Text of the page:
I wonder how they could yell Barabbas instead of Jesus.
I wonder how they sang “Hosanna” and days later, “Crucify him.”
I wonder how Pontius could wash his hands of it, as though a dirty conscience could be so easily cleaned.
But – I am Barabbas, sinner set free.
I yell “Crucify him” as I sing praises with ease.
I am Pontius, who turned a blind eye to glory.
And yet, so Christ still died for me.
Still he died, where I should be,
a perfect love on that tree.
In the end, you can’t really force someone to do anything, even if it’s for their good.
You can’t force someone to respect your feelings or care about your passions or believe your dreams.
You can’t force someone to believe your side of the story, even when you’re right.
You can’t force an apology.
You can’t force someone to engage in social justice or fight for the poor or to become nuanced in culture and history.
You can’t force growth.
You can’t force someone to show up on time, or even show up at all.
In the end, I’ve learned that people will do whatever they want, even if that means stepping on you or neglecting you or abandoning you or belittling you or choosing others over you. I’ve probably done this as much as it’s been done to me. It’s a terrible cycle that leaves us bitter, suspicious, paranoid, and completely jaded.
I’ve also learned that I don’t care if you don’t care. I have to love anyway. I have to be patient anyway. I have to be jaded to being jaded. Because I don’t want to perpetuate someone else’s cycle of apathy and neglect. I don’t want to be one more rung in the ladder of indifference. I don’t want to be a reactionary pawn.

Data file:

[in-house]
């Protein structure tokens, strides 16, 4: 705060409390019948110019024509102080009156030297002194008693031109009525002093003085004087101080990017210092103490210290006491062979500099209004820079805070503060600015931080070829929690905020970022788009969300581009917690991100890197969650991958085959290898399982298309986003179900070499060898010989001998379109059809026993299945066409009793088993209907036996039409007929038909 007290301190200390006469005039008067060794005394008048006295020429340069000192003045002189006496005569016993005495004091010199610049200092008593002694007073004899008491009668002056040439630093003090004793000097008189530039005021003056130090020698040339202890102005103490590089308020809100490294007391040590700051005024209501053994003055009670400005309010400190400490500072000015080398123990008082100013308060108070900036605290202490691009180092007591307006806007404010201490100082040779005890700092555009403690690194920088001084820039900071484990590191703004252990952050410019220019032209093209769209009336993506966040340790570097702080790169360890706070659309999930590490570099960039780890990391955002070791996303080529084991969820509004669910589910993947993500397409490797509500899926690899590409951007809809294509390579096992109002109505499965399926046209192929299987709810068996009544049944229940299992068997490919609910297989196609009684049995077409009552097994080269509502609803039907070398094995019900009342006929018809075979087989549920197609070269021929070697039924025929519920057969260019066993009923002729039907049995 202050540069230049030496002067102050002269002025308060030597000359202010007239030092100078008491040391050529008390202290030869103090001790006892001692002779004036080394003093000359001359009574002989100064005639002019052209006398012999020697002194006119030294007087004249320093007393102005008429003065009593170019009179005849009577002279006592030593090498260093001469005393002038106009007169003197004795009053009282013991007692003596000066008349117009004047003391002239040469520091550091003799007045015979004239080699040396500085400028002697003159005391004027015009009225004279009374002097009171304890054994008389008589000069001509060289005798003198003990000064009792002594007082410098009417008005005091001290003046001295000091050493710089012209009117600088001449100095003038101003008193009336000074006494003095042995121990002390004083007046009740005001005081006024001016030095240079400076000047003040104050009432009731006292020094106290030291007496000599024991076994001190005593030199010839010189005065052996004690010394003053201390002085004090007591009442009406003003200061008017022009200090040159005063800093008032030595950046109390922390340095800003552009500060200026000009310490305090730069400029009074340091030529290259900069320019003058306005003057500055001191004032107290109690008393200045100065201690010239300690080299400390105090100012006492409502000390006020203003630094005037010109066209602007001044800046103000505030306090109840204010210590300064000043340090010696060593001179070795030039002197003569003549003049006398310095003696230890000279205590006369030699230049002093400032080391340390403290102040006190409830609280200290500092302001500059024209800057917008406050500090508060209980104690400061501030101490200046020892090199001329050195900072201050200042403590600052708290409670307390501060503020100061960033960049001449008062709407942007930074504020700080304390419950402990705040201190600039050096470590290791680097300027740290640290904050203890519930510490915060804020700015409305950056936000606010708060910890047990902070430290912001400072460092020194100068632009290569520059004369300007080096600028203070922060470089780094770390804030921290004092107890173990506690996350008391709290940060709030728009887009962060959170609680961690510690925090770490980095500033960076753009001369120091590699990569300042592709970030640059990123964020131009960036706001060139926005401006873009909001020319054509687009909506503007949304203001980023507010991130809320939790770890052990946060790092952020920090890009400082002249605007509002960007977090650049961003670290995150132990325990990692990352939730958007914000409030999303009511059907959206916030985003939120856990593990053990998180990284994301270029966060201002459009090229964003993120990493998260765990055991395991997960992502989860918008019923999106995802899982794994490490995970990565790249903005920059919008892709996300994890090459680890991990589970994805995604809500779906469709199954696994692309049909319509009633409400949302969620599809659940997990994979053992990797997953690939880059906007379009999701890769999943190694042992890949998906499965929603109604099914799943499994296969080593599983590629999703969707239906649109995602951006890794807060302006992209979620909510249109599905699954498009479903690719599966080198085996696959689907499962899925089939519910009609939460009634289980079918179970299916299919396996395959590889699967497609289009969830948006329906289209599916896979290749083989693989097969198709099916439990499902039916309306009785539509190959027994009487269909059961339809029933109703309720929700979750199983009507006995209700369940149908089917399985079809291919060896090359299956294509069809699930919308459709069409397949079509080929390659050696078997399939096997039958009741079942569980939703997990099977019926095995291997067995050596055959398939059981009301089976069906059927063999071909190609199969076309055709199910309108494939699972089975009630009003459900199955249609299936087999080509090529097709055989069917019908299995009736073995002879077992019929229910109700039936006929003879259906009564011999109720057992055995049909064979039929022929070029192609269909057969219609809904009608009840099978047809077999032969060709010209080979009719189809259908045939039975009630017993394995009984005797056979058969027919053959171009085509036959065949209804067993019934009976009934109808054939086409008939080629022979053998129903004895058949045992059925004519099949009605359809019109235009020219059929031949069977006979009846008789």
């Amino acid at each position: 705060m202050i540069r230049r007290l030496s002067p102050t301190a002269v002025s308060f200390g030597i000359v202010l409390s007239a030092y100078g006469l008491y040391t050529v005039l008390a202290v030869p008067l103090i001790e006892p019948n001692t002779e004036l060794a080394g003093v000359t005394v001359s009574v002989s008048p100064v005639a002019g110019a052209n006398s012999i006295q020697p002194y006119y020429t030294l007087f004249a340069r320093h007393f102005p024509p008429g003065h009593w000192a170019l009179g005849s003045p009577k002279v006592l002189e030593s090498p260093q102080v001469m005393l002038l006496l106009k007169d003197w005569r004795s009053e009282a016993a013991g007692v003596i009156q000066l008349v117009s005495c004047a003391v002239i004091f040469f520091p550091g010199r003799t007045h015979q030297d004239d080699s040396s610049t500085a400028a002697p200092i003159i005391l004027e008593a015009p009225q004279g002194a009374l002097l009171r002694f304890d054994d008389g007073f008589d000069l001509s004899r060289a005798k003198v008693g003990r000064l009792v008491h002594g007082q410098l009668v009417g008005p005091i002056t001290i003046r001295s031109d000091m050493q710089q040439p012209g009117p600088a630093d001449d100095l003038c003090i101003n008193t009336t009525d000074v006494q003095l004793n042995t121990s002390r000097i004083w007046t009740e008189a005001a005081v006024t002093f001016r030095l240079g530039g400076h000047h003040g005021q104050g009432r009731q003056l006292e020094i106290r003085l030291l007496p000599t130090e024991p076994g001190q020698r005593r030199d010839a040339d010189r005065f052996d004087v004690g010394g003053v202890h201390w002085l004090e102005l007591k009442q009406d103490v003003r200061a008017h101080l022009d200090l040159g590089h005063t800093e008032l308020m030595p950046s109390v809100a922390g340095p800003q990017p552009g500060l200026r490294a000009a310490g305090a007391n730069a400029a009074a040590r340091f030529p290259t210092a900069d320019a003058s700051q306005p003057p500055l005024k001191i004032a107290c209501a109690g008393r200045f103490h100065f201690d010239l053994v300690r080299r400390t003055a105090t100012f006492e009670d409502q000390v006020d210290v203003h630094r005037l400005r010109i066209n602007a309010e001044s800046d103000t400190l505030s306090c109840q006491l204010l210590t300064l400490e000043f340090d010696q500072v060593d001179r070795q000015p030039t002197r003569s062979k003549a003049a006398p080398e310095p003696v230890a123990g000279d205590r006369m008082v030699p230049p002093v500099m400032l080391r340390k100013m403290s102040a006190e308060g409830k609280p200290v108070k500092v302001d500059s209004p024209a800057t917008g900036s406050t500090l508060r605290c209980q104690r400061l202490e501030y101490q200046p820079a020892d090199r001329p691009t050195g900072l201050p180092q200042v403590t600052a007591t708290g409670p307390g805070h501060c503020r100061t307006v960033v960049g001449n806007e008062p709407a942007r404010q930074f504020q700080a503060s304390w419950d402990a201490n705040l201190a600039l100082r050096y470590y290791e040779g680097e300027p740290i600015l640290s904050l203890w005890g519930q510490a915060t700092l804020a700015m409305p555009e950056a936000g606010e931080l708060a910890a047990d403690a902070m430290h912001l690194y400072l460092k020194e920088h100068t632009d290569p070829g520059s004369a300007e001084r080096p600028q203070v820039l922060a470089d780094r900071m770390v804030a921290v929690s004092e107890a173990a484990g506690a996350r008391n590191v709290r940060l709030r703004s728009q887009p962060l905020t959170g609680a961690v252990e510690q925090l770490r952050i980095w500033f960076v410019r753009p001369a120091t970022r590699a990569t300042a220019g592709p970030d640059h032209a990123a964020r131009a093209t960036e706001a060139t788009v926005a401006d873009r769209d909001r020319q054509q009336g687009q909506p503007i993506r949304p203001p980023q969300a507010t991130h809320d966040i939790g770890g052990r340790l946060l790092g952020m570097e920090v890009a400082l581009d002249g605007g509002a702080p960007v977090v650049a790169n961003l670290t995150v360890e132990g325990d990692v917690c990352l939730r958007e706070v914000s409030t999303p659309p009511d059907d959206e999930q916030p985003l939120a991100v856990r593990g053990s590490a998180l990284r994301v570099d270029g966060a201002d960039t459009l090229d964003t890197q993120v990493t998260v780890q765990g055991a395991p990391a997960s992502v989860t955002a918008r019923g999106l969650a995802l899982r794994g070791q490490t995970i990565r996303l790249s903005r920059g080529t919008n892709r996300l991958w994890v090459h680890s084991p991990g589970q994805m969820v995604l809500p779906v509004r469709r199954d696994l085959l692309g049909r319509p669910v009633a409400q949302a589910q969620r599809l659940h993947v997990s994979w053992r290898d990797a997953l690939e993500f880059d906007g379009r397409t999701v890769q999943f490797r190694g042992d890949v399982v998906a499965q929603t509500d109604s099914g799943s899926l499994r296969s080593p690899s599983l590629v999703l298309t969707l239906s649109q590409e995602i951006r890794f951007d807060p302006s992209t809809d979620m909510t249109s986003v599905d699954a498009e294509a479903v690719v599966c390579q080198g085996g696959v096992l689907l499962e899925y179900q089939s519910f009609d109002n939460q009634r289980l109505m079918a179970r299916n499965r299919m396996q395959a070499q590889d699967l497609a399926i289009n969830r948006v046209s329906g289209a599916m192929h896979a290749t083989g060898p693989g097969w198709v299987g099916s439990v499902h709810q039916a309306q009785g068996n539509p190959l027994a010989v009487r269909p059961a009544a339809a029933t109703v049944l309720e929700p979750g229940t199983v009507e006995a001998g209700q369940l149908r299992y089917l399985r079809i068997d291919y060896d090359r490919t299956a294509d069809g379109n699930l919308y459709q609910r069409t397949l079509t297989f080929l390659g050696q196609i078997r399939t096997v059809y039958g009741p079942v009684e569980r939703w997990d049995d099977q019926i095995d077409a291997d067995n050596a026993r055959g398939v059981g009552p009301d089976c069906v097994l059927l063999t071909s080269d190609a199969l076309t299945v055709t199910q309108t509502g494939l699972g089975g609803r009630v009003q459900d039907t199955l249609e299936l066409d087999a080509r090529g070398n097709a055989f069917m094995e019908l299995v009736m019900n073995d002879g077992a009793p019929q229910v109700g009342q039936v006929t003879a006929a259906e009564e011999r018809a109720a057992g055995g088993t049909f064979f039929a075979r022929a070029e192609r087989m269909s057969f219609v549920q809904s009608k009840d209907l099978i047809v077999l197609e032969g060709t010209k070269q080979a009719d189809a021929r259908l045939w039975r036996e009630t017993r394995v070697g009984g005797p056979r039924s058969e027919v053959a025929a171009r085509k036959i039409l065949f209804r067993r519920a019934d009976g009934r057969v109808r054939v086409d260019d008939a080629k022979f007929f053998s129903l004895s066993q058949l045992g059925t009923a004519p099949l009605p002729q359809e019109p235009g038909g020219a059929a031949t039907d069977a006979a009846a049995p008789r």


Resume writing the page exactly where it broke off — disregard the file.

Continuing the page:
No, I cannot force anything on you, and I won’t. I can only pour out what I have. Even if you don’t care. Especially if you don’t care. I’ll pour out anyway. In the end, our lives will have been given over to dust. I’d rather mine will have been given over to you.
Everyone has a vision for your life. Everyone knows who you ought to be. Everyone has advice, the right answer, the easy fix.
But no one can bear the burden of those expectations. You can’t be enough all the time, not even for yourself.
You will disappoint people. You will disappoint you. It happens. It hurts. And that’s how it goes. The eventualities of life have a way of creeping in, regardless of best efforts and right motives.
You will get crushed by the weight of others’ plans. But you’re not obligated to respond to everyone’s criticism all the time. There’s no pleasing everyone. Some will have already made up their mind about you, no matter how much you sing and dance. Your side of the story won’t always be heard. Your intentions will be negatively filtered and your words shot down at first glance. That’s okay. Criticism is important, but you can’t speak on what you didn’t say. You can only mean what you did say, and mean it well.
Be encouraged, friends. You are doing a good thing. A new thing. By the grace of God we do our best and get up again.
I imagine that when Moses split the Red Sea, there were two groups of people.
The first group was composed of victorious triumphant warriors saying, “In your face, Egyptians! This is our God!” They were pumping their fists and thrusting their spears.
The second group was composed of doubtful, panicking screamers running full speed through whales and plankton.
I’m a Screamer. I’m a cynic. I’m a critic.
I’m a Peter, who can make a good start off the boat, but falls in the water when my eyes wander.
I’m not endorsing a halfway lukewarm faith. I believe God wants us to have a robust, vibrant, thriving relationship with Him. But as for me, I’ll be limping to the finish-line.
I’m more of a Thomas than a Paul. I’m more Martha than Mary. I’m more David than Daniel.
Yet the Warriors and Screamers all made it through.
It’s not easy to have faith the size of a mustard seed. But Jesus promised that this would be enough to move mountains, and I’m learning to be okay with that.
God, forgive me for when I lack empathy,
when I jump to making talking points out of tragedy,
when I forget the pain of community and family,